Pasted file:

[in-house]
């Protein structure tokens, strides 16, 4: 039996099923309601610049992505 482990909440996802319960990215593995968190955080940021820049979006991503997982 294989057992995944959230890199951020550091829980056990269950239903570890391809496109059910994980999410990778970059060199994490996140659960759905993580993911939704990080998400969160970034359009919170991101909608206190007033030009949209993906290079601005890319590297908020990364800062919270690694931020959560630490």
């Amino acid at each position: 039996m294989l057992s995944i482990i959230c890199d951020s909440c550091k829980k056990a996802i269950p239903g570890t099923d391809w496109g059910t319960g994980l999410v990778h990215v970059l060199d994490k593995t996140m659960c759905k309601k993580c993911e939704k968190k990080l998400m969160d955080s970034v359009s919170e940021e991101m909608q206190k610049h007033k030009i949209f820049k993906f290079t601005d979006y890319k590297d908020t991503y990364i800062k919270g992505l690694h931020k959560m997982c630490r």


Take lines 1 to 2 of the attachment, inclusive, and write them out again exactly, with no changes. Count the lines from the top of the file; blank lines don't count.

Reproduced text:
[in-house]
């Protein structure tokens, strides 16, 4: 039996099923309601610049992505 482990909440996802319960990215593995968190955080940021820049979006991503997982 294989057992995944959230890199951020550091829980056990269950239903570890391809496109059910994980999410990778970059060199994490996140659960759905993580993911939704990080998400969160970034359009919170991101909608206190007033030009949209993906290079601005890319590297908020990364800062919270690694931020959560630490």